Definition: La bise – To kiss somebody on the cheek
Ever wondered why people are always kissing in France?
Well, this something I have wondered about (and occasionally panicked over) since I arrived here.
What to do? How to do it? Here follows a few of my half-baked theories based on trial and error.
disclaimer: I am no expert and consider this a live and learn exercise with alot of learning left to do – as I suspect most French people do….
When does it happen?
French people bise each other all the time. When you arrive somewhere it is pretty much mandatory to bise the people you meet.
This can be when you arrive in the office in the morning or at a social gathering. Never mind that you are half awake or that you are feeling a bit smelly, you shall kiss people.
However, know that there is etiquette associated with the kissing..
Of course, as with many things in life the rules are different for women and for men. Having said that there are no set rules.
As with many aspects of life in France it is more a set of exceptions. (ever done french? think passe compose with the verb etre)
So women are more likely to exchange la bise with their colleagues. Men are more likely to shake hands. Men may exchange la bise with other men, but in general this is due to a previous well established common historical bond, for example we grew up together, we worked together for 10 years in a different county, you saved my cat from a mudslide, you saved my sock from my cat etc. etc.
How to know when to bise and when not to bise, and how does one bise others? Well I asked this question after a couple of years of utter confusion. Answer was, well you just have to kind of go with the flow. So if someone looks like they are willing to exchange bises, go for it. This can be indicated by a tilting of the head, big smile and incoming approach to your personal space.
However, if the person you are greeting holds out their hand, this is an indication of non-willingness. They may do this because they suspect you don’t want to bise, so don’t take it badly.
What not do do
Warning: sometimes you may end up in the strange situation where you start to shake hands and midway both people realize they want to exchange bises and then you end up doing both. Which is in fact is quite an intimate embrace. Lock and hold kind of situation. Here the best thing to do is to disengage as gently as possible and so far as I can make out, eyes down, sidle to the left and continue to converse as if lock and hold neeever happened. (suggestions welcome here)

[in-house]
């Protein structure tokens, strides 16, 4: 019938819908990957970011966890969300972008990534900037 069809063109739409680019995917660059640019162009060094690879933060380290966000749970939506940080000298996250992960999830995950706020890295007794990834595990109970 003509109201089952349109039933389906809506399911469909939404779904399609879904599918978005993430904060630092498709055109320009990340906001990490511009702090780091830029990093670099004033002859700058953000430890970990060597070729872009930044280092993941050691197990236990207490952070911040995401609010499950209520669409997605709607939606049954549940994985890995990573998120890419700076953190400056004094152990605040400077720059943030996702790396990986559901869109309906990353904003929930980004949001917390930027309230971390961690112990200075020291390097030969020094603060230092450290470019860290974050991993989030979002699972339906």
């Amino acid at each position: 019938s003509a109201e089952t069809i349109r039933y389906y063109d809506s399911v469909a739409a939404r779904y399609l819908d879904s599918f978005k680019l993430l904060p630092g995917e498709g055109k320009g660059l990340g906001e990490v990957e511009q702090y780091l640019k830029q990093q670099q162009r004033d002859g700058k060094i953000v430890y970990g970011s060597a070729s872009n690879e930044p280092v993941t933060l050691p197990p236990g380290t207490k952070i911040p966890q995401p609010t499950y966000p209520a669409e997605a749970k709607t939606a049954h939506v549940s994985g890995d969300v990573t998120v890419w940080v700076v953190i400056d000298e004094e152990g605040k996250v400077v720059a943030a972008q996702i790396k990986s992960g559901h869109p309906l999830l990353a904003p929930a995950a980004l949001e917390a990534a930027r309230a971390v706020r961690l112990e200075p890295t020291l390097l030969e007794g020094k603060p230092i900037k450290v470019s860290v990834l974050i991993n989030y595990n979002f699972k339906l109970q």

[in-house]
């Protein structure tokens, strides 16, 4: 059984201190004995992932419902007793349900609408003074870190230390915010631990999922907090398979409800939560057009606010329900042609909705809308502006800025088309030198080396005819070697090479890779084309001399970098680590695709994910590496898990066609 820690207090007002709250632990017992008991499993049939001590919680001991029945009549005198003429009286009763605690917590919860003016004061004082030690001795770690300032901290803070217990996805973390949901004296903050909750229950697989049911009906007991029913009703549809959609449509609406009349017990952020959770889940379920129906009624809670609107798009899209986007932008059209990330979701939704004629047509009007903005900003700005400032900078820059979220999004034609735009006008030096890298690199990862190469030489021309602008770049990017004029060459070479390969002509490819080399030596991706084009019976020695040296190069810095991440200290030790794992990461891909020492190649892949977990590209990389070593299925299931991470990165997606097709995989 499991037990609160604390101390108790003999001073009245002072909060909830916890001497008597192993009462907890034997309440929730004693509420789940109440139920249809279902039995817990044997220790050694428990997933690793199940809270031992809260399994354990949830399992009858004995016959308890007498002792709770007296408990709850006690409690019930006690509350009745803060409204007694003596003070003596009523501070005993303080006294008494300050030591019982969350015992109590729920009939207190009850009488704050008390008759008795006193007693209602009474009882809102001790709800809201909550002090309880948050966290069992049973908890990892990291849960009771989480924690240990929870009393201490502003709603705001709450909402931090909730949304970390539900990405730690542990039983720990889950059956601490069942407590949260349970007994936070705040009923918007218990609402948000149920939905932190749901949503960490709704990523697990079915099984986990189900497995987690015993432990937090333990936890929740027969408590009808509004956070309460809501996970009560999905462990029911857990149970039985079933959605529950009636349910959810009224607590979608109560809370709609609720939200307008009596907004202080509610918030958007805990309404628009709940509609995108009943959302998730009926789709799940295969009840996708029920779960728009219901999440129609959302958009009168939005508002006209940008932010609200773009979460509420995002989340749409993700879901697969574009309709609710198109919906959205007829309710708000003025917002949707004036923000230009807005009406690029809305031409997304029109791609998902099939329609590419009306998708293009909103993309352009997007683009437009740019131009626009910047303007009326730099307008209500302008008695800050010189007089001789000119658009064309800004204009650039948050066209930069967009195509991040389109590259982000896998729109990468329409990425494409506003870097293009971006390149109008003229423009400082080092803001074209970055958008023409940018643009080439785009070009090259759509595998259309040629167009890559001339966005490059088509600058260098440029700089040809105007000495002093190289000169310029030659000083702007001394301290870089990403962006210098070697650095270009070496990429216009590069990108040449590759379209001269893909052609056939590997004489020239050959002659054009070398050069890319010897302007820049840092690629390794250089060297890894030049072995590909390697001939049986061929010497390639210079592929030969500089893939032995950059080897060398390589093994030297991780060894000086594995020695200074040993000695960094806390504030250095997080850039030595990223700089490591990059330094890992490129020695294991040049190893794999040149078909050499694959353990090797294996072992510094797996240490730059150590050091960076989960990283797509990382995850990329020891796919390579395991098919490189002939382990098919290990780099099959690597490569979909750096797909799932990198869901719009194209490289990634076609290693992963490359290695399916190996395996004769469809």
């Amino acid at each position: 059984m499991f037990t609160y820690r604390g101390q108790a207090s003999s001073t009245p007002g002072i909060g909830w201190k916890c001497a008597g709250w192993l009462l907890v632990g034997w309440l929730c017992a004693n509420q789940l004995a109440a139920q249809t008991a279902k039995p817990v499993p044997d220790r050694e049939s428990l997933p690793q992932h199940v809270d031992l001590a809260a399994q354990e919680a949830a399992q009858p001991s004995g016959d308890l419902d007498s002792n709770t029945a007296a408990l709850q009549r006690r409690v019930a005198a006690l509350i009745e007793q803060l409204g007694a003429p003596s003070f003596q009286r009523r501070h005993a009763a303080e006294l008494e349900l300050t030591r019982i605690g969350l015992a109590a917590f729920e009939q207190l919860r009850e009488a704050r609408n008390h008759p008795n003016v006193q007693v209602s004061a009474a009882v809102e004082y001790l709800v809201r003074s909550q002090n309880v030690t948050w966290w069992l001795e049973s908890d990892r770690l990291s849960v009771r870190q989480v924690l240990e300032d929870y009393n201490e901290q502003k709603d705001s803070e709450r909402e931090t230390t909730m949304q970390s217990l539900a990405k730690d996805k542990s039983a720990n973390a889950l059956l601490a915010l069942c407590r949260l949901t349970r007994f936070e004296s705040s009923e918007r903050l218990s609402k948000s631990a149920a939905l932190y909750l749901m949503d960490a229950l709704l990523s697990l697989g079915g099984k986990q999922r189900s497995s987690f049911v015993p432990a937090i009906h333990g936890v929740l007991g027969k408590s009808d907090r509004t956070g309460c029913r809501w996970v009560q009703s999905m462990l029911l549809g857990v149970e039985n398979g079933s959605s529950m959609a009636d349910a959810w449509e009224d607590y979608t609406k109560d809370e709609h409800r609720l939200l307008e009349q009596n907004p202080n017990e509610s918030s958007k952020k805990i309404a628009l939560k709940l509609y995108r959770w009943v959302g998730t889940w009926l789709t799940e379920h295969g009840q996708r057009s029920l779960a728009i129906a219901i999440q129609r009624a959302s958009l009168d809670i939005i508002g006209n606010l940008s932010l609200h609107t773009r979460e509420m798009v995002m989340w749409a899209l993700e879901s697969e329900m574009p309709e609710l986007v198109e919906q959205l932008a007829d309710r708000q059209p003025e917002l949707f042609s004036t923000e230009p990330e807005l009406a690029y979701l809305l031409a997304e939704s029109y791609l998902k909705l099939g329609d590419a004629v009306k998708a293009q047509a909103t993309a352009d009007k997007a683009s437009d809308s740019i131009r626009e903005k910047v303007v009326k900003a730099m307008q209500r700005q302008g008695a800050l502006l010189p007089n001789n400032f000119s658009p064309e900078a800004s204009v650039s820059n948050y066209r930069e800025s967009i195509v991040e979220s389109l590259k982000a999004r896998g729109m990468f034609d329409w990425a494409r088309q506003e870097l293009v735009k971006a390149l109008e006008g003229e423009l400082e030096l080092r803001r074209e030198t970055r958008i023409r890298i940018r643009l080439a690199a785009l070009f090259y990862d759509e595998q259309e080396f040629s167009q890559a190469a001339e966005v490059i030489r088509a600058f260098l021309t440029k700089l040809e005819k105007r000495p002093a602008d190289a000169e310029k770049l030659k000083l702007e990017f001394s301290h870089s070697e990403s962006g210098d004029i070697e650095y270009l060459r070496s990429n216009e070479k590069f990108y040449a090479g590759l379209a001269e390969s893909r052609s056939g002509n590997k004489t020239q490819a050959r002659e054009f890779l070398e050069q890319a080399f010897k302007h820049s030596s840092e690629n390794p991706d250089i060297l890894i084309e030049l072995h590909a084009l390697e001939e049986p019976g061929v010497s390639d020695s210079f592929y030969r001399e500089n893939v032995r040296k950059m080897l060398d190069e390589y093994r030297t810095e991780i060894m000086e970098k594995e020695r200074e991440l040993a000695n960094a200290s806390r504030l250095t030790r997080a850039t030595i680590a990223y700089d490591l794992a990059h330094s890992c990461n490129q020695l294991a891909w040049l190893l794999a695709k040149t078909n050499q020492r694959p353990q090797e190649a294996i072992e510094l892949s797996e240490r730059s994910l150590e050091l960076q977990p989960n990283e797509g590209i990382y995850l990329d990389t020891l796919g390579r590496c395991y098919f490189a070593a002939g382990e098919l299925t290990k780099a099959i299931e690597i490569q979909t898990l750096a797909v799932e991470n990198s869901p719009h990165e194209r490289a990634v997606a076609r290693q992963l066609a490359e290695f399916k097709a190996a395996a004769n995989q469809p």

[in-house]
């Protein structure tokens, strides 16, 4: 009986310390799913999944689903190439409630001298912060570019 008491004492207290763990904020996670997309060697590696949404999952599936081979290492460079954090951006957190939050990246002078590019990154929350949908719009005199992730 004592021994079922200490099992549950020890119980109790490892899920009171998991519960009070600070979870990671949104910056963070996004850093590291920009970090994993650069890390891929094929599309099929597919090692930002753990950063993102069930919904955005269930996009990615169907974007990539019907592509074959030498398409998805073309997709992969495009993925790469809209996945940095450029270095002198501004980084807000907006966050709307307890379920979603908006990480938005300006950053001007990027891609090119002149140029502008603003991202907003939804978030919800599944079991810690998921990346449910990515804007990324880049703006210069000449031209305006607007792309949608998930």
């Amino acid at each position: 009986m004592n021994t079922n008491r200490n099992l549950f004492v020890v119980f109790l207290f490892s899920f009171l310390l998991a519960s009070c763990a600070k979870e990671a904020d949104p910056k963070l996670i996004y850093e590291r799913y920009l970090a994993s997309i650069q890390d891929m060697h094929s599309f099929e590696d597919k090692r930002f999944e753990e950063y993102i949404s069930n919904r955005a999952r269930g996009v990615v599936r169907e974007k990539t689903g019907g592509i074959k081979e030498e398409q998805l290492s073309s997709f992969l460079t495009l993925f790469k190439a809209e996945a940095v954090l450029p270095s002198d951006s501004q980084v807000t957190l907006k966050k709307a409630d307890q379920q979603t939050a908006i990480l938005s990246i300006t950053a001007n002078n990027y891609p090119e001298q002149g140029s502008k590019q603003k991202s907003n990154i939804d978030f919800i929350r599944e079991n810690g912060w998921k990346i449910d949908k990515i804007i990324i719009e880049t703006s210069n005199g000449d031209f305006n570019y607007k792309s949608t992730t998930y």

How does one do it?
To bise someone, you tilt your head to the right (very important to avoid headbutts), move your face forward, place your cheek on the other persons cheek and do a quiet kiss sound. Loud mwah mwah darling is not really the done thing here. It seems that actually kissing someone on the cheek i.e. planting your lips on their cheek is bit of a no-no too. Having experienced this a few times I can confirm that it is mildly unpleasant (kind of sticky), whereas the quiet mwah mwah version is quite pleasant – peoples cheeks are so soft, women’s especially (sorry but its true).
Associated with all this, there are of course pros and cons.
Advantages are that you really you get a good sense of how people are doing when you meet them. The human contact is very grounding, and in some circumstances can help dissipate tensions whether it be a family or work context. It is also quite simply a lovely way to make human contact.
Disadvantages are that in some situations you may encounter some sleezes who make it their business to bise you as much as possible. This of course applies to both sexes and in all directions. Also you may find yourself in front of someone who obviously hasn’t had a shower in three days and you are confronted with possible diplomatic incident. Also three day shadow is prickly!!! And there is the bise-rate (we missed!), where you headbutt someone or end up in a lock and hold situation with your boss and other similarly cringeworthy situations.
A few technical points to note:
- Depending on where you live in France, the number of bises are different, varies from 1 -4, although don’t worry there are maps which indicate how many per region (like this one!)
- French people think that Irish/English/German/Swedish/Finnish/American etc. do bises
- When you think about it, we do – but mostly with family and maybe some (close) friends
- When foreigners arrive in the office or the family they will be the happy recipient of many bises
- this may cause neck spasm or crick in the neck to the unprepared
Overall, I must say I recommend whole-heartedly as it is a very positive aspect of French living. So if you are hesitating or a little bit ill at ease, my recommendation would be – go for it! After a few weeks you will be totally at ease.
However, if you really don’t want to – then that’s fine too. Shaking hands and big smiles are grand. Whatever keeps you relaxed and happy….